3. 3. 14 Issue 45 | Quarter One 2014 Feature // technology as a change agent I n one of his books the Victorian-era novelist Anthony Trollope warned against considering questions involving great change: “The best carriage horses are those which can most steadily hold back against the coach as it trundles down the hill.” He was writing about parliament rather than commerce, and it would be a foolish 21st Century CEO who took his advice to heart, but he articulated the natural human response to change: to resist it. Disregarding their internal culture – including employee values, beliefs and habits – can cause organisations to fail spectacularly when they attempt to change by deploying technology. Barry Carruth, managing director of Probity Consulting, specialises in improving the infrastructure supporting corporate services. An accountant by trade, he’s seen technology projects initiated for reasons of political agenda rather than a grounding in good business sense. But since the economic downturn he’s noticed a more prudent approach to technology implementations. “Organisations are putting in more robust processes to evaluate whether a project will deliver change,” he says. Carruth draws a distinction between cultural change and change management, however. “A lot of people set off with the idea of cultural change but with no end-state in mind. As a result the cultural change tends to waver and without an objective it’s like an unguided missile.” And there’s not necessarily a need to change an organisation’s culture merely to deploy a new technology, he reckons. “There is a need to put in really good change management processes and bring people along on the journey but the fundamental underlying culture of the business can remain the same.” Probity helped the New Zealand Fire Service to introduce a paperless accounts payable system. “We removed all paper-based purchase orders and invoices and a result of that change was a change in the policies and behaviours of the people in the organisation. This one small piece of technology had an impact on the whole business.” But it was change made in the context of its existing business processes. “If you don’t look at an application from a process perspective, looking for improvement, all you’re going to do is take a round peg out of a round hole and put another round peg back in,” Carruth cautions. There are numerous examples of organisations automating manual processes, many of them dating back to the earliest days of IT. But fundamentally changing a business to anticipate or react to external disruption is what consultants and analysts are warning 21st Century organisations they must prepare for, and this requires an entirely different approach to working, not merely a refining of processes. Robert Hillard is managing partner of the technology agenda at Deloitte Consulting in Australia. “The evidence that culture matters is as simple as looking at a software product that in one company is lauded as a case study globally and in another company is thrown out and the stakeholders describe as a complete failure. Some of them might be technical issues where it’s implemented badly but the primary difference is that one suits the culture of the organisation well and the other doesn’t.” In its paper ‘Digital disruption: Short fuse, big bang?’, Deloitte claims “one-third of the Australian economy faces imminent and major digital disruption”. Deloitte ranked industries and businesses according to how soon they’re likely to experience significant digital disruption. Those who’ll encounter it within the next three years it considers to be on a ‘short fuse’; those that can expect it in four to 10 years are on a ‘long fuse’. Having the human resources to address this disruption is essential, says Deloitte: “This might be achieved through training and good management or, where the pace of change is great, sourcing staff who can contribute the skills required to remain competitive.” Our interviewees unequivocally agree the latter is where many organisations fall short. “People set off with the idea of cultural change but with no end-state in mind. As a result the cultural change tends to waver and without an objective it’s like an unguided missile.” Barry Carruth, managing director, Probity Consulting
  4. 4. 15Issue 45 | Quarter One 2014 Technology as change agent David Guazzarotto, CEO of Future Knowledge, is a Sydney-based specialist in HR, talent management and social collaboration technologies. He says technology adoption must be driven by behavioural change. “If it’s not underpinned by an alignment with a strategic imperative there’s a higher likelihood of failure. It’s about driving the people side of things.” CEOs and senior executives must ask themselves whether technology is driving change or vice versa, says Guazzarotto. “You should look at the opportunity for change and the need for a better way of working and then report back with a technology that’s appropriate. But if the leaders in an organisation are not capable of supporting people effectively, no amount of technology is going to get you across the line.” Organisations trying to out-manoeuvre competitors through innovation – rather than through market-dominance or lower pricing, for example – face a bigger challenge than those merely pedalling water. But knowing your industry and maintaining intelligence about your competitors may be just as effective as being the first mover, Deloitte’s Hillard claims. “Trying to identify where the change is going to come is more important than trying to come up with the disruptive technology.” He provides an example from an industry using more efficient platforms and emerging technology to differentiate its offerings. “The car insurance industry is creating telematics: telemetry for motor vehicles. That could mean different packaging of insurance by the kilometre – you pay more insurance if you choose to drive faster, and so on. Customers get frustrated if they’re paying a higher premium than their driving habits dictate.” Add agility, not complexity IBM’s global C-Suite study incorporates everyone from CEO, CFO and CIO respondents to human resources, supply chain and marketing chiefs, and IBM says it’s based on face-to-face conversations with more than 4000 executives worldwide. Concurring with the findings in Deloitte’s paper, these CxOs foresee major changes in the business landscape within the next three to five years. Most of them regard technology factors as among most important external forces shaping business. The fact every business is today suffused with technology means CEOs – many of whom once wore IT scepticism like a badge of honour – must now embrace it. “Even the most old-school CEO can’t ignore the realities of technology driving change in a macroeconomic sense in their own organisation,” says Guazzarotto. One example is in cloud services adoption, which may have the side-effect for many organisations of having to align business processes with what are, effectively, hardcoded IT systems. That contrasts with the commissioning of bespoke or highly customisable applications in the past. For such organisations, competitive advantage will be a question of how good they are at making best use of such commoditised systems, Guazzarotto says. “I come from an ERP background, and in the SAP, PeopleSoft and Oracle days we always talked about best practice. What we’re moving to in the cloud era is perhaps ‘most common practice’ rather than best practice.” Meaningful change comes not from building a cool office, deploying an app then sitting back and waiting for the phones to ring. “Change is thinking about where you are as an organisation, what your strategy is and what the bigger picture threats and opportunities are,” says technology evangelist, investor, commentator and business adviser Ben Kepes, who cautions against deploying technology without first considering the underlying organisational culture. “There’s nothing worse than implementing an agile product without having an agile organisation.” Deloitte describes agility as “a willingness to make decisions and mobilise quickly. It’s about fostering an organisational culture that values innovation and in which people are responsive to change”. In software development a number of methods, tools and principles fall under the agile definition and they tend to be based on iterative and incremental development, where products and services evolve through collaboration between self-organising, cross- functional teams. Change for the better 1 New Zealand Fire Service – paperless accounts 2 Uber – US centralised taxi- ordering app 3 Apple App Store – applications for mobile devices 4 Xero – cloud-based accounting platform 5 Yammer, Chatter – social networking platforms Change for the worse 1 Ferrit – NZ online retail portal 2 Flying Pig – NZ internet retail store 3 Queensland Health – payroll system 4 Novopay – NZ teachers payroll system 5 Microsoft’s ‘stack-ranking’ – staff rating methodology ››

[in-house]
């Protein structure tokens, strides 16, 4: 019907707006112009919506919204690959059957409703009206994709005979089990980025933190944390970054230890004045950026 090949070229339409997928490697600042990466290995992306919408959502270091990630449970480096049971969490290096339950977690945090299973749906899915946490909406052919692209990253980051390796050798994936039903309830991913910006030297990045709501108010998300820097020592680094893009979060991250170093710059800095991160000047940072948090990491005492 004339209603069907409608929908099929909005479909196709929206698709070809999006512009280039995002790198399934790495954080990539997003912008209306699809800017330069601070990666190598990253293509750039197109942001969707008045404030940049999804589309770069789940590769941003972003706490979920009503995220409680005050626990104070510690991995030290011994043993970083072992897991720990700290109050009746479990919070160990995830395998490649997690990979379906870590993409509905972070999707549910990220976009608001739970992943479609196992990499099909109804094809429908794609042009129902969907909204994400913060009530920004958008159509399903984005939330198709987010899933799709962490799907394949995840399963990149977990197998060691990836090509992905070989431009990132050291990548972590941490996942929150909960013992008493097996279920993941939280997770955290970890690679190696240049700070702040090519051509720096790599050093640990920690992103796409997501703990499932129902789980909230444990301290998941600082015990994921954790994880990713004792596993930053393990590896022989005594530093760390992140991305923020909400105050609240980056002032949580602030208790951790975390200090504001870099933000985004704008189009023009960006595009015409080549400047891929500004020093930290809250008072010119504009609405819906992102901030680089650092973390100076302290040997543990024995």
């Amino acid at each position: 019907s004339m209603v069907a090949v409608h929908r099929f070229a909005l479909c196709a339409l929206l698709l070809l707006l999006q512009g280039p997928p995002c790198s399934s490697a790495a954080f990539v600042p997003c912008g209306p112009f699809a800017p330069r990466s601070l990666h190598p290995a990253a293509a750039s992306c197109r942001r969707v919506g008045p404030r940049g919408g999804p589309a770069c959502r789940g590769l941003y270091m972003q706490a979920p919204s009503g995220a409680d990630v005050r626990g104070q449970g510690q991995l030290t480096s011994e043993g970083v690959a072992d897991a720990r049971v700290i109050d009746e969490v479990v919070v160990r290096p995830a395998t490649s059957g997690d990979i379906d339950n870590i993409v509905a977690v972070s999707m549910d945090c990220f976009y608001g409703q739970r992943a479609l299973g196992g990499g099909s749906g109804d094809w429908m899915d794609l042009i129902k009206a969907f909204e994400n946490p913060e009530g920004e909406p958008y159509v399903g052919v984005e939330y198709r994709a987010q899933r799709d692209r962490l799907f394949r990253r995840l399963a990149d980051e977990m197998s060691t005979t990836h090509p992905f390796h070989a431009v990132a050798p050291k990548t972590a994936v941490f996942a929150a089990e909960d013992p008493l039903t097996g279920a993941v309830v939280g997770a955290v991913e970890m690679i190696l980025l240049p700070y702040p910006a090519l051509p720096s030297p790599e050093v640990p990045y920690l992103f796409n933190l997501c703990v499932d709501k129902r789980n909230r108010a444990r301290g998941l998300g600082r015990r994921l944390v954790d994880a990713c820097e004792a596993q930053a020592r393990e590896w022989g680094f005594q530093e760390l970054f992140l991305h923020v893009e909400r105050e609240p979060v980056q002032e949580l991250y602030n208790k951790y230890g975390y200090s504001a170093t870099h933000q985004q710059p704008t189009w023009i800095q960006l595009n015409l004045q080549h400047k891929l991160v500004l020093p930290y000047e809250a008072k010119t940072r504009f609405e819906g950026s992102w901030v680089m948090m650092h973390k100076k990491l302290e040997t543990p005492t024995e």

5. 5. 16 Issue 45 | Quarter One 2014 Feature // technology as a change agent “Traditionally, change had to start bottom- up, had to be cultural,” says Kepes. “What we’re seeing now is a fundamental shift. The days of the massive, multi-hundred-person organisation are drawing to a close. Those organisations just can’t be sufficiently nimble. We’re going to see the rise of project-based, team-based distributed organisations.” Adding complexity – which happens as new technologies and capabilities are clipped onto existing practices and systems – causes more problems than the additional functionality solves. “We’re happy to add sophistication and complexity,” says Hillard. “But it’s hard to also remove something every time you add a capability so that your organisation doesn’t become too complex; when somebody wants to implement a new system, everybody wants to hang scope off it like ornaments off a Christmas tree.” One problem with viewing the business from the standpoint of its existing processes is that it’s akin to analysing an artist’s brush-stroke without considering her source of inspiration, let alone the effect the finished painting has on the eye. Creativity, as Kepes points out, is more than the sum of its parts. “You can’t systematise innovation,” he says. “It just doesn’t work that way.” For this reason, forward-thinking industrial-scale organisations are getting creative: “They’re setting up skunkworks-type operations, where they ring- fence some budget and let people get creative because corporate structures and rigid IT systems don’t lend themselves well to that ambition.” All just a game… An Economist report, ‘Agent of Change: The future of technology disruption in business’, predicts new technologies will result in a general flattening of business hierarchies, “with one victim possibly being the ‘middle manager’ role”. Hillard, who advises every organisation to look at change through the lens of economic fundamentals, agrees. “The middle-manager whose role was simply to facilitate bureaucracy, to interpret orders from above and execute from below, is enormously at risk. The challenge is to find career paths where people can contribute to the greatest possible degree across the widest possible footprint their ability allows.” Social media, so-called gamification and virtual teams are set to help companies find new ways of defying disruption. Hillard says large bureaucratic organisations are seeing their staff create self- organised teams on various internal social media products. But companies have to change their culture before people can use them effectively; legacy performance management structures and unimaginative team incentives dissuade potentially talented new recruits. “They don’t want to sit inside a deep hierarchy and receive orders from above,” says Hillard. “If you can harness 10 people looking at a difficult strategic problem rather than one person having to make the decision you’re going to get a better outcome. It’s crowdsourcing decision-making in organisations, using social media or gamification. It’s about trying to engage large numbers of people by making our day-to-day jobs into the form of a game and getting people excited and engaged.” Gamification is being integrated into help desk software and used to help increase employee productivity. It’s also being introduced as a tool for customer engagement, for encouraging good behaviour on website forums and increasing social network engagement. Some critics dismiss it as another marketing fad; others say it offers achievement only in its most artificial sense. But Hillard maintains gamification has the potential to assist adaptive, information-driven organisations. “Rather than creating a chain of command and coding that into an approval process, you need a score level in order to be confident that this expenditure or investment has appropriate approval, watching through social media how people choose to get that score.” Guazzarotto agrees social media can support rapid cultural change, but it’s still enemy territory for many of the organisations he works with. “By enabling social technologies in your organisation and allowing your employees to engage externally via social platforms you amplify your culture.” Conversely, a toxic culture can quickly be exposed for that – negative viral campaigns on social media can do immense harm in a short time; as in the case of English gastro-pub The Plough that laid-off its head chef before Christmas but neglected to regain control of the business’s Twitter logon. His subsequent series of damaging tweets suggesting questionable ethics has since been retweeted multiple times. Carruth agrees a skill-upgrade is underway, with fewer people engaged in mundane processing-type work, but foresees a less catastrophic evolution for middle-managers. “They possibly require less management in those roles than previously, which means there are fewer middle-management roles, but they’re declining not disappearing.” Guazzarotto predicts our working methods are fundamentally changing. “I’m advocating the end of the job; in other words, we’re not going to be hired to do a particular job, we’re going to become part of collaborative structures that are centred on activities instead of jobs and responsibilities and we’ll be collaborating with people from all over the world: employees, contractors, industry influencers. Social media is the glue binding all that together.” It’s sobering that nearly four in 10 respondents in the Economist’s survey worry their organisations won’t keep pace with technology change and thus lose their competitive edge. Successful change isn’t trivial; but then, neither is wasting your energy holding back a carriage horse while your competitors are overtaking you in high-powered motor vehicles. “By enabling social technologies in your organisation and allowing your employees to engage externally via social platforms you amplify your culture.” David Guazzarotto, CEO, Future Knowledge